There is something truly hockey about two players wanting to get away from cities and situations they find lacking, and coaches they find dinosaur-like, only to be swapped into the other country’s version of the situations they were trying to escape. But that’s the setting both Patrik Laine and Pierre-Luc Dubois find themselves in, as they were traded for each other yesterday in a deal for disgruntled “stars.” Laine makes out slightly better, as at least Columbus has an airport (Jack Roslovic will join Laine in this new aviation station-equipped wonderland).
That’s not the only reason Laine will feel the more relieved. He’s been bellyaching to get out of Manitoba for a few years now. First it was with his coach Paul Maurice and where he played, trying to hold the Jets hostage over a new contract to get to play with Mark Scheifele as his center instead of the more shoot-first Bryan Little. Then there were the contract demands themselves coming out of his entry-level deal, and clashes with Maurice over other matters.
But Laine hasn’t helped himself much after he got his wish to play with Scheifele by losing his status as Finnish/Bridge Troll Ovechkin. Laine has been dining out on his first two seasons for the last two now. His first two years saw him pile up 80 goals combined. The last two have seen him score 58, with huge drops in his shooting percentage. Which of the two he actually is, no one can say for sure. A player who can regularly get 30 goals or thereabouts is still valuable, but it’s not a foundational piece or anything close to it.
Dubois’s unhappiness only really came to light this year, when he tried to force his way out of Columbus through his contract negotiations. Dubois was coming out of his entry-level deal, but had no arbitration rights and essentially no leverage over the Jackets. Or so you would have thought, but Dubois chose the Costanza Method both on and off the ice and forced the issue, capped off by coach John Tortorella benching him for the last half of the Jackets’ game on Friday night, thanks to some shifts that looked like a 70’s cartoon representation of what drugs do to you.
Again, it’s still hard to pin down what Dubois is, either. His best season came as Artemi Panarin’s center two seasons ago, when Panarin was in his contract drive. But that still only resulted in 61 points, and to see the kind of effect Panarin can have, check out Mike Zibanejad becoming a 41-goal scorer last year.
As far as how the teams do, the Jets probably win? Maybe. Dubois can slot in as a number two center behind Scheifele, which is what he probably is best suited for. Letting Scheifele clear out the top pairings and lines of opponents so Dubois can see easier assignments. Gaining Nikolaj Ehlers as a winger will give him one of the best players he has played with, probably only second to Panarin, and he could fulfill his potential. Dubois is only 22, and his best years should still be ahead of him.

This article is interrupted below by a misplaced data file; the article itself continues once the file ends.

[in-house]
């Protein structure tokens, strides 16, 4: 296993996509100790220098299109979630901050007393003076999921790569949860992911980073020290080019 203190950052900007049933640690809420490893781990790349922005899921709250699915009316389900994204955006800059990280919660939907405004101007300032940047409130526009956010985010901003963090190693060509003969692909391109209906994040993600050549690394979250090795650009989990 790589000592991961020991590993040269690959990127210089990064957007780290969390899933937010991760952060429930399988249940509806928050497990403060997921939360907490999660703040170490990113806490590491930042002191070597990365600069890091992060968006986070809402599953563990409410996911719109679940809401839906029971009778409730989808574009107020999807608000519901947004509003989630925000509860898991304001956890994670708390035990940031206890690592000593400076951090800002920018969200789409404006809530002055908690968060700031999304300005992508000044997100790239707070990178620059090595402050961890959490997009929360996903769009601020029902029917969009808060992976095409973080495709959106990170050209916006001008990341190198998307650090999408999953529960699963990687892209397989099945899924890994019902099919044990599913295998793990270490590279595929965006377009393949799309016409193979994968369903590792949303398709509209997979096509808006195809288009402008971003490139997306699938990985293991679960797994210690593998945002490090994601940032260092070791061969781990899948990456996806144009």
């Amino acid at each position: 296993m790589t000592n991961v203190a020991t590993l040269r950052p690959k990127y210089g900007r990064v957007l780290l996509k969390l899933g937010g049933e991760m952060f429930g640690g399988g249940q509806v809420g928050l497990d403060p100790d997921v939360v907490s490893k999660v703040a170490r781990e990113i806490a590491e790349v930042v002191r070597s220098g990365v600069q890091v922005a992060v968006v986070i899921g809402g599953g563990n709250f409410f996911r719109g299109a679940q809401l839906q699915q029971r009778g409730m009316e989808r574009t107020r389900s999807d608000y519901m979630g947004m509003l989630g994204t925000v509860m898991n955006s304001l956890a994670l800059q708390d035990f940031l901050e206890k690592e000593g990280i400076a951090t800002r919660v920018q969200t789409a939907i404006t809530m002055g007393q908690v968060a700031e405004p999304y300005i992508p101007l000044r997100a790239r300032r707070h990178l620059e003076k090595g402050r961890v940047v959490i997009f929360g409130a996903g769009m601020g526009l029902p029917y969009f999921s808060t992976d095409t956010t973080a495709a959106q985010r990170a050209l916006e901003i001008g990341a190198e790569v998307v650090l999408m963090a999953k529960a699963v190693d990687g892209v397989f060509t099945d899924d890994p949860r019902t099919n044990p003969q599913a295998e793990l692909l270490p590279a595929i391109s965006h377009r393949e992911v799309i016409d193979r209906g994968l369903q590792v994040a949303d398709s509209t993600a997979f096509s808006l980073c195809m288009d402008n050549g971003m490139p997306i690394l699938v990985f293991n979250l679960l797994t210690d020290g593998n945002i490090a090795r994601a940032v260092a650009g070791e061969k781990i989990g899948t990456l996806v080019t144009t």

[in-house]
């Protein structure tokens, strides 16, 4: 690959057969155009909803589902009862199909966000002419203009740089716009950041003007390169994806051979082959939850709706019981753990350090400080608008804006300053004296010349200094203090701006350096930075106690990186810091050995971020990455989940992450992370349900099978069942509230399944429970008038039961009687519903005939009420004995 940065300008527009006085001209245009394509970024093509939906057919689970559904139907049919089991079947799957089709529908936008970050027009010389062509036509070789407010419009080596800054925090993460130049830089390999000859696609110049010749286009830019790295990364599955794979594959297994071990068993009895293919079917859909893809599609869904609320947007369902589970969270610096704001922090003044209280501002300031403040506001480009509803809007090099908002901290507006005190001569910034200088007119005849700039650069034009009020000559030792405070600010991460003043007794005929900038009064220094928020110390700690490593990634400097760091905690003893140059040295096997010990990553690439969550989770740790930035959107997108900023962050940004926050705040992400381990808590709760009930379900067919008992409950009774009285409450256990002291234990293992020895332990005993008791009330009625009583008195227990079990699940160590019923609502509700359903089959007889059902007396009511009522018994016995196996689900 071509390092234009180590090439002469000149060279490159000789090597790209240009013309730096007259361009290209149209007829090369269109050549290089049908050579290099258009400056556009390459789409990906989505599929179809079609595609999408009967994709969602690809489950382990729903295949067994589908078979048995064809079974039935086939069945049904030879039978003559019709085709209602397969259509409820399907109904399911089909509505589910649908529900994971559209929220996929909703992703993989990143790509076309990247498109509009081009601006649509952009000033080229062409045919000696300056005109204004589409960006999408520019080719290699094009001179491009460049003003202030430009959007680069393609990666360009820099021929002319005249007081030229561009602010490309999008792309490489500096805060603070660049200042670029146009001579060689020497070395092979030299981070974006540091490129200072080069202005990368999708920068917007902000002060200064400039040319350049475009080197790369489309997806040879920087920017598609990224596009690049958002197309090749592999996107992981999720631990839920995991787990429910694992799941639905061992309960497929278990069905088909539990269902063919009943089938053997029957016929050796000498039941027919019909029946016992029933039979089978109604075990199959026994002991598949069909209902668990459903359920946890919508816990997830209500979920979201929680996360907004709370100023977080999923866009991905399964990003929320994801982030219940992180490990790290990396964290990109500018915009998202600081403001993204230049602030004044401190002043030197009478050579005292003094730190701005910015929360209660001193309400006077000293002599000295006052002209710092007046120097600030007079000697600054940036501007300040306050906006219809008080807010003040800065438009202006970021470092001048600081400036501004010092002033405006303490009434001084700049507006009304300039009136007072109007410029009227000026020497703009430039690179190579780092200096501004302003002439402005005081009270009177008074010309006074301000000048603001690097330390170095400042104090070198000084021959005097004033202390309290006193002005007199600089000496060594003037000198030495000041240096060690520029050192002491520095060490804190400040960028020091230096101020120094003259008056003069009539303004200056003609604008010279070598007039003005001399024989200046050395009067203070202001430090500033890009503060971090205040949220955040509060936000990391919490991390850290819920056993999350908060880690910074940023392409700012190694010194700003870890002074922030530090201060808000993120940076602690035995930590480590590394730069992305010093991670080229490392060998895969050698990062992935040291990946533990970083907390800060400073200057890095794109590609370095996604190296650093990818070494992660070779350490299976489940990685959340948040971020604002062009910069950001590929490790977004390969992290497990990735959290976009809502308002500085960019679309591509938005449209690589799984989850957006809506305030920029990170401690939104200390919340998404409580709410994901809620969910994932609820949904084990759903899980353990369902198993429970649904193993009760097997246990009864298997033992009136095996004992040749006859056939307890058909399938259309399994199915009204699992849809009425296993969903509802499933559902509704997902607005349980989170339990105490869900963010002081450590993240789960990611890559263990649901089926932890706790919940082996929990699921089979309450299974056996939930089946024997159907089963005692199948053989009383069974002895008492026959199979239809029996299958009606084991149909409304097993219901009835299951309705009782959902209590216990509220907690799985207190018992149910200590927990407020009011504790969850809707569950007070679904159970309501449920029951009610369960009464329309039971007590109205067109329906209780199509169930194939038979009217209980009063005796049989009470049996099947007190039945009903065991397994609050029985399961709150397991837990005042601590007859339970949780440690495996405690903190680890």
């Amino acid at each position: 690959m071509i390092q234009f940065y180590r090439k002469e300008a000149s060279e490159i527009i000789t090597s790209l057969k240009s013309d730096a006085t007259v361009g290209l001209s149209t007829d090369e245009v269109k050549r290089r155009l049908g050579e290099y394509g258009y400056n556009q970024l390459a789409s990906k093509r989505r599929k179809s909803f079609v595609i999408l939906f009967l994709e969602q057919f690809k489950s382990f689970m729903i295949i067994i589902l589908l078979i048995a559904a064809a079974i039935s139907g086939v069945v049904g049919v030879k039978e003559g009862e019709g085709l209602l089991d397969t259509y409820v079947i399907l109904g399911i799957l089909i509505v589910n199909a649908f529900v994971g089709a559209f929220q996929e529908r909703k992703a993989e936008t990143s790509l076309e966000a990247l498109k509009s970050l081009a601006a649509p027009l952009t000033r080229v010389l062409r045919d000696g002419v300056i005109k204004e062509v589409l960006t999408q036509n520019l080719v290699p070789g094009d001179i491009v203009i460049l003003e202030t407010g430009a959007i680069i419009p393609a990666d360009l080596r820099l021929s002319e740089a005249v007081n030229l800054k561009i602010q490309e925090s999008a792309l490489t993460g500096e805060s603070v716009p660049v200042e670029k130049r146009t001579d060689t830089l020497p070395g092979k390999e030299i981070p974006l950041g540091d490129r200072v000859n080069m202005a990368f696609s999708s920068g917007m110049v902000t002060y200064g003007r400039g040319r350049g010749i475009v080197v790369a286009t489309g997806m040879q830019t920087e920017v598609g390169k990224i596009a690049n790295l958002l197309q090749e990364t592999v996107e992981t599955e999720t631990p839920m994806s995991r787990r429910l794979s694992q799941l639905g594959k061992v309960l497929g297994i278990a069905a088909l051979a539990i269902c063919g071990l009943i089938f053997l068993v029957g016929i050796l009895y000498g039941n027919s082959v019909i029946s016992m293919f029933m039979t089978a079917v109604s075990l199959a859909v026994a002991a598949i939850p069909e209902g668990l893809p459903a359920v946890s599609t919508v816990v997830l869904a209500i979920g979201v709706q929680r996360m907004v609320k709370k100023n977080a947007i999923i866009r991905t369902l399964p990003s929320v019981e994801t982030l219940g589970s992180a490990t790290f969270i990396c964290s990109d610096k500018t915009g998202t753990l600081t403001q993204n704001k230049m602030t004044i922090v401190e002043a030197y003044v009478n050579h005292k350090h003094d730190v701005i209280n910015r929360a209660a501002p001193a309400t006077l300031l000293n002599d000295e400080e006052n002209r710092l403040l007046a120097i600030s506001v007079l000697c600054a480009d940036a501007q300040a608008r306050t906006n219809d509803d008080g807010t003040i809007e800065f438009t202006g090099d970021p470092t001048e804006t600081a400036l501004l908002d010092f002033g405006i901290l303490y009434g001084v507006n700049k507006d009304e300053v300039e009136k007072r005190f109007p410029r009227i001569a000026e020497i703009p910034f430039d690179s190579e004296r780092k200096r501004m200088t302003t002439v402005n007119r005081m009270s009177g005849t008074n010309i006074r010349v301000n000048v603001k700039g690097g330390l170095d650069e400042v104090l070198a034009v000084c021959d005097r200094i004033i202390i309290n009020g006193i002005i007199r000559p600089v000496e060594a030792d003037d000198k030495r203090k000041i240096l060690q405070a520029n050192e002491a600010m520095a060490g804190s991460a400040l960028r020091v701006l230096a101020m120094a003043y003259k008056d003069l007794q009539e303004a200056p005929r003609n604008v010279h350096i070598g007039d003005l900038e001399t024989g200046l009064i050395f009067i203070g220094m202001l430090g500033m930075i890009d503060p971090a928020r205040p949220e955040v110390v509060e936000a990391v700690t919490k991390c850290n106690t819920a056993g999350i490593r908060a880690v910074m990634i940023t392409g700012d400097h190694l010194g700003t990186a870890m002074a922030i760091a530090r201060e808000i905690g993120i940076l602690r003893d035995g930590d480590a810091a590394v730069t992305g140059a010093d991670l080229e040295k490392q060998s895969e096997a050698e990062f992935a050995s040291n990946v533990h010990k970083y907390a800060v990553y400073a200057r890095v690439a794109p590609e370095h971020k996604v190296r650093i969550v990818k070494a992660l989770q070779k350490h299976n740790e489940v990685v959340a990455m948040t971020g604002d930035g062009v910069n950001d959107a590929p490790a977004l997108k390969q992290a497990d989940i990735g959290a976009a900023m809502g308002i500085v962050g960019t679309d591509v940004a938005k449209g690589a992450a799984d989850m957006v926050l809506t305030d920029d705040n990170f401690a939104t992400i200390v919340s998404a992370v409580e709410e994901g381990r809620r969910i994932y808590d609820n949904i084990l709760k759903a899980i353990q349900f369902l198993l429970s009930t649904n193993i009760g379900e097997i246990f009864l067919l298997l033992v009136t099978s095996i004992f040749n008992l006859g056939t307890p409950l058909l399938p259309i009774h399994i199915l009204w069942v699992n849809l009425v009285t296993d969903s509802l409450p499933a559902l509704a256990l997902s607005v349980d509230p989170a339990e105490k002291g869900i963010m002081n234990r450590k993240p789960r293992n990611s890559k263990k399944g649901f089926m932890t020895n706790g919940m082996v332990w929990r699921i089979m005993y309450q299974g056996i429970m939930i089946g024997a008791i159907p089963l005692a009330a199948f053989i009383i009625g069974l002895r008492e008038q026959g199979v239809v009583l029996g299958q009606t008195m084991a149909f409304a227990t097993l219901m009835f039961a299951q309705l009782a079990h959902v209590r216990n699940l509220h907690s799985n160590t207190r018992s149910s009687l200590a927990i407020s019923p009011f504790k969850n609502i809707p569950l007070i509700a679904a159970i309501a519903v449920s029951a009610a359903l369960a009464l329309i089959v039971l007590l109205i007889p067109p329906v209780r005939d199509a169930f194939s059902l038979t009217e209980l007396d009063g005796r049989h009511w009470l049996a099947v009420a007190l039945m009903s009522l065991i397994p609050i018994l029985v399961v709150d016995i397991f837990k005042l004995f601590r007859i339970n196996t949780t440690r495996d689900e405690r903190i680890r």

But the trade doesn’t do much to solve the Jets’ biggest problems. First is that their defense is an absolute clown car and has been for years. Second, the team has actively hated Maurice for years, and pretty much told him to get fucked in the playoffs the past two years. He hasn’t built in any defensive structure going on nearly a decade in charge, and his only motivational tactic is to throw his players under the bus while calling them every name under the sun. The Jets have screamed out for a new voice for seasons and never get one. The other problem is that the Jets might not be able to use Dubois for a couple weeks, depending on what the Canadian government decides as far as how long he has to quarantine. Dubois could miss up to six games if he’s required to quarantine for 14 days, or about 10 percent of the season.
What the Jackets get out of this is even less clear. They do not have a center to consistently set up Laine, or anything close. And Laine does absolutely nothing other than score goals, which the past two years he hasn’t done at any kind of startling rate. He doesn’t push the play, he doesn’t set up much, and he certainly can’t be arsed on the defensive end. Maybe they think Max Domi can turn into that playmaker that Laine needs as he sets up his study in the left circle, but they would be the third team to hope Domi becomes that and the other two weren’t very pleased with the results. If Laine thought Maurice was a chore to play for, wait until he doesn’t beat it back down the ice on a backcheck to find out what John Tortorella is capable of.
The bigger picture is that this is yet another talented player who couldn’t wait to find the exit in Columbus. Dubois joins Panarin, Bobrovsky, Ryan Johansen, and Josh Anderson as frontline, talented players who saw their futures elsewhere, while the organization continues to side with Torts and GM Jarmo Kekalainen, a regime that has brought them all the glory of exactly one playoff series win. When will the aims be any higher in Columbus?